I am currently thinking a lot about the definition of probability and one thing that I am really not content with at all is the frequentist definition of probability as long run relative frequencies of "the same" random experiment, with which I mean the execution of the experiment under similar conditions. It is virtually never specified what exactly counts as similar conditions. So I wonder how an adherent to the frequentist notion of probability would best describe what is meant with the repetition of an experiment under similar conditions.
EDIT: I am currently reading https://arxiv.org/abs/quant-ph/0408058 and it also picks up the issue I am concerned with:
It is clearly essential, in any serious experiment, to standardize the tossing procedure in such a way as to ensure that the probability of heads is constant. This raises the question: how can we be sure that we have standardized properly? And, more fundamentally: what does it mean to say that the probability is constant?"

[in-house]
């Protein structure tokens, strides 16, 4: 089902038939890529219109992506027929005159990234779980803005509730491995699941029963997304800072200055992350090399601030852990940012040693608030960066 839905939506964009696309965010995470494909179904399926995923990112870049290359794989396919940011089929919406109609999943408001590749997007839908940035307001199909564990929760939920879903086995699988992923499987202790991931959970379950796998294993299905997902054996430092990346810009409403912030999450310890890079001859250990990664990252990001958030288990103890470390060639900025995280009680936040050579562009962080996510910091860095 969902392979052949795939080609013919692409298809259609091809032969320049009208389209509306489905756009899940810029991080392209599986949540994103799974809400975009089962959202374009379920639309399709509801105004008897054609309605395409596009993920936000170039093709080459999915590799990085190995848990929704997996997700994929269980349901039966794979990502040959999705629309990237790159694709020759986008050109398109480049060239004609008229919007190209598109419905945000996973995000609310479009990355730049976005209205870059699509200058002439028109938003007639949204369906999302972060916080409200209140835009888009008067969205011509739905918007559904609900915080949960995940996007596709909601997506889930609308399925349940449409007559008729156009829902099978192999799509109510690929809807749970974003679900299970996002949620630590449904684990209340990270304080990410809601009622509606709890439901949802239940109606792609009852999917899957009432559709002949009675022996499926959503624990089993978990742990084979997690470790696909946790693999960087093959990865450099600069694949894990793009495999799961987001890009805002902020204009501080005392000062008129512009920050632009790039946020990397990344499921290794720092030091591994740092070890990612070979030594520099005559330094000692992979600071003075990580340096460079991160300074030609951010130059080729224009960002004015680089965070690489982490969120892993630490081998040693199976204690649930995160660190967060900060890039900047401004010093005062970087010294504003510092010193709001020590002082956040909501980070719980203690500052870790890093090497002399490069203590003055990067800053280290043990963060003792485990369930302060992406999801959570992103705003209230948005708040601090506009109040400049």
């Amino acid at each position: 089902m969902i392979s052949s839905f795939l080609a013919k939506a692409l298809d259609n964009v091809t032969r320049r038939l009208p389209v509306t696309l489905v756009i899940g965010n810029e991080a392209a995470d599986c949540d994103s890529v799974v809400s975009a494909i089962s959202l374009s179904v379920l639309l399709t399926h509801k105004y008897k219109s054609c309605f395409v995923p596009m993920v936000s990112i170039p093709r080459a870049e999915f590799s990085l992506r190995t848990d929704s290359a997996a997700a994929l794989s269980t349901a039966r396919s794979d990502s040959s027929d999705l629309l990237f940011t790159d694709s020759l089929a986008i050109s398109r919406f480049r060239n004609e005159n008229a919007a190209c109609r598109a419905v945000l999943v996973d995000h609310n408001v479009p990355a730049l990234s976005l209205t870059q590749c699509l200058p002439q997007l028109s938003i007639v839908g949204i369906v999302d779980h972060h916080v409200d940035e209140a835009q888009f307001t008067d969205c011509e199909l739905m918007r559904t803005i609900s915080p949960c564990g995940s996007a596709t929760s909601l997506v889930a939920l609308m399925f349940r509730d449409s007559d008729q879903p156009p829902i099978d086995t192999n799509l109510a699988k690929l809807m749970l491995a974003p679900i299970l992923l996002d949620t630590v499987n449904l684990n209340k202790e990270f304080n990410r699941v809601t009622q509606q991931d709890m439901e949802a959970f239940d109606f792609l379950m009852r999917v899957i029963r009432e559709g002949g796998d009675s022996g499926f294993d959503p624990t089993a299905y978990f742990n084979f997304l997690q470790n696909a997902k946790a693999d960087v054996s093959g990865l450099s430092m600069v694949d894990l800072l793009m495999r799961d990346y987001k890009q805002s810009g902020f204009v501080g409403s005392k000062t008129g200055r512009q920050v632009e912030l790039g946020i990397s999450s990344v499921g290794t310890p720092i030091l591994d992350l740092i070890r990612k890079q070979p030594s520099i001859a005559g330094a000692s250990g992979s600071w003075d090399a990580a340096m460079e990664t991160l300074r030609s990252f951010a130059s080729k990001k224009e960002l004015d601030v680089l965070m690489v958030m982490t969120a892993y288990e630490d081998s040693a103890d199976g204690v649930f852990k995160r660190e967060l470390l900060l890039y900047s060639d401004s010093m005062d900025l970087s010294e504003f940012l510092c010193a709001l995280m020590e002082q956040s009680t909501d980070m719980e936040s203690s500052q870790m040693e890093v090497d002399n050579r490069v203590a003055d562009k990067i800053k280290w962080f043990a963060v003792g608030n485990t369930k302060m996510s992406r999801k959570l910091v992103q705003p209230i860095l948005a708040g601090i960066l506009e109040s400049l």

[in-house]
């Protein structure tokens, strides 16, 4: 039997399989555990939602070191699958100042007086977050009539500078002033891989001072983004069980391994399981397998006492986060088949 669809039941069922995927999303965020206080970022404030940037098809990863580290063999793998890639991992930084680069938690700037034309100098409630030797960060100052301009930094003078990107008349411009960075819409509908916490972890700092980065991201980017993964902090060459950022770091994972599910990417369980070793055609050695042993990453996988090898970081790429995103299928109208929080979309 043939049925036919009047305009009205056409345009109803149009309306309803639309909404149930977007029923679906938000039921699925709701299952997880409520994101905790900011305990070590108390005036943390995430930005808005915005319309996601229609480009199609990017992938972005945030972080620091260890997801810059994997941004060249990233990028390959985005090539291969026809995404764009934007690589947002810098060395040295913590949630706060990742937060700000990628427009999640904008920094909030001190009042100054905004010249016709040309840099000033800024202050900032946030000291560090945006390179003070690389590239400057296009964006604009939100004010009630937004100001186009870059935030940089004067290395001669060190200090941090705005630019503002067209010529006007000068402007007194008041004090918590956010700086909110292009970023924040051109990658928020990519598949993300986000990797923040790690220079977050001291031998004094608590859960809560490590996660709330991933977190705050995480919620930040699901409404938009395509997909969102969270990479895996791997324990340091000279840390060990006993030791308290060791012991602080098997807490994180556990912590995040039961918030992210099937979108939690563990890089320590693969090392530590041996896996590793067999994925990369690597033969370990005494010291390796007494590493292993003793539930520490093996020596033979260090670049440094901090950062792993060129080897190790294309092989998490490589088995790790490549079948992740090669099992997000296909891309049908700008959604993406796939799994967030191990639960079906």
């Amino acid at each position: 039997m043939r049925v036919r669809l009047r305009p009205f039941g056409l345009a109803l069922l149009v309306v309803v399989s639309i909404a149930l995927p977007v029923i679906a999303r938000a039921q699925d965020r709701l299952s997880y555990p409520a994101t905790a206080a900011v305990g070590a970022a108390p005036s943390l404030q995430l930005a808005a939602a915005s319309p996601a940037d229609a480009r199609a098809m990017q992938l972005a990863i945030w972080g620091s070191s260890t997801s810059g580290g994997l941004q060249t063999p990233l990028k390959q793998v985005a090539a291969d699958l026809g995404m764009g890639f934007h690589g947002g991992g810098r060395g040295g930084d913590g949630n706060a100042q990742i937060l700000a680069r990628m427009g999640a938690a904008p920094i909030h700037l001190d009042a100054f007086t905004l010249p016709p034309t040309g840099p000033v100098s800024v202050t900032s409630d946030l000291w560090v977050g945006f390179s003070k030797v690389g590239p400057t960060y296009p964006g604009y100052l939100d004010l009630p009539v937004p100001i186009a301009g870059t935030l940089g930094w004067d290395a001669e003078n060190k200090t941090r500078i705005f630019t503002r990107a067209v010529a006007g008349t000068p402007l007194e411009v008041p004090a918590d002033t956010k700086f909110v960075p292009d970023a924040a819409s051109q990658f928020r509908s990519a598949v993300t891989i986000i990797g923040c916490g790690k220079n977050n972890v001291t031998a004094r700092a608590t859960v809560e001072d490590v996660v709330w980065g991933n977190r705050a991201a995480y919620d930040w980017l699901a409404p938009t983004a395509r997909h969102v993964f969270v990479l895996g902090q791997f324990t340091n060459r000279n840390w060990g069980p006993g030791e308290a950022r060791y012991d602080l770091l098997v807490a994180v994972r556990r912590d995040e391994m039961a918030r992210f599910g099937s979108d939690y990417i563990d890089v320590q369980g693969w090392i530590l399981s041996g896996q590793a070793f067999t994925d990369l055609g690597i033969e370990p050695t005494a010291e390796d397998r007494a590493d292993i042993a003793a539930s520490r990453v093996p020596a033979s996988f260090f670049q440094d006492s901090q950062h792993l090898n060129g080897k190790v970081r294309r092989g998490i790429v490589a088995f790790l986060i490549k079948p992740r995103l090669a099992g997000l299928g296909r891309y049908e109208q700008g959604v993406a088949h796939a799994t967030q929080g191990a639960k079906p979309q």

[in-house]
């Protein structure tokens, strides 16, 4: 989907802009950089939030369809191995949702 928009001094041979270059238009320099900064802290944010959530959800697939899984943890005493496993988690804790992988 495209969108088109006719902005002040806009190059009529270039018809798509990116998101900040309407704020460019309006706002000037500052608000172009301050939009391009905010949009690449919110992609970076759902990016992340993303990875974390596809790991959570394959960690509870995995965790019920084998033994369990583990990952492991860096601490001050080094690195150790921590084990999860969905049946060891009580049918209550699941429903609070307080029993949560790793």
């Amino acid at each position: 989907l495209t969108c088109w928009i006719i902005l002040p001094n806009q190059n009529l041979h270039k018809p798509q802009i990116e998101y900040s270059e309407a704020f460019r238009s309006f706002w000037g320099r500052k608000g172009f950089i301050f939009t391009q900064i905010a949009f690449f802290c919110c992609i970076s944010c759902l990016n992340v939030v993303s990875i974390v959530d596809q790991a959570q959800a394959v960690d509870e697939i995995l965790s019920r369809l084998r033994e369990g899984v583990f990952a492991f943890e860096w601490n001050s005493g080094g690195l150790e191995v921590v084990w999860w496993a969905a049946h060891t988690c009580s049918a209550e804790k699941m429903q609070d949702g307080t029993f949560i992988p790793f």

Frequentists are impressed by the fact that we infer probabilities from frequencies observed in finite ensembles. What they overlook is the fact that we do not infer probabilities from just any ensemble, but only from certain very carefully selected ensembles in which the probabilities are, we suppose, constant (or, at any rate, varying in a specified manner). This means that statistical reasoning makes an essential appeal to the concept of a single-case probability: for you cannot say that the probability is the same on every trial if you do not accept that the probability is defined on every trial. The only question is whether the single-case probabilities are to be construed as objective realities (“propensities”), or whether they should be construed in an epistemic sense.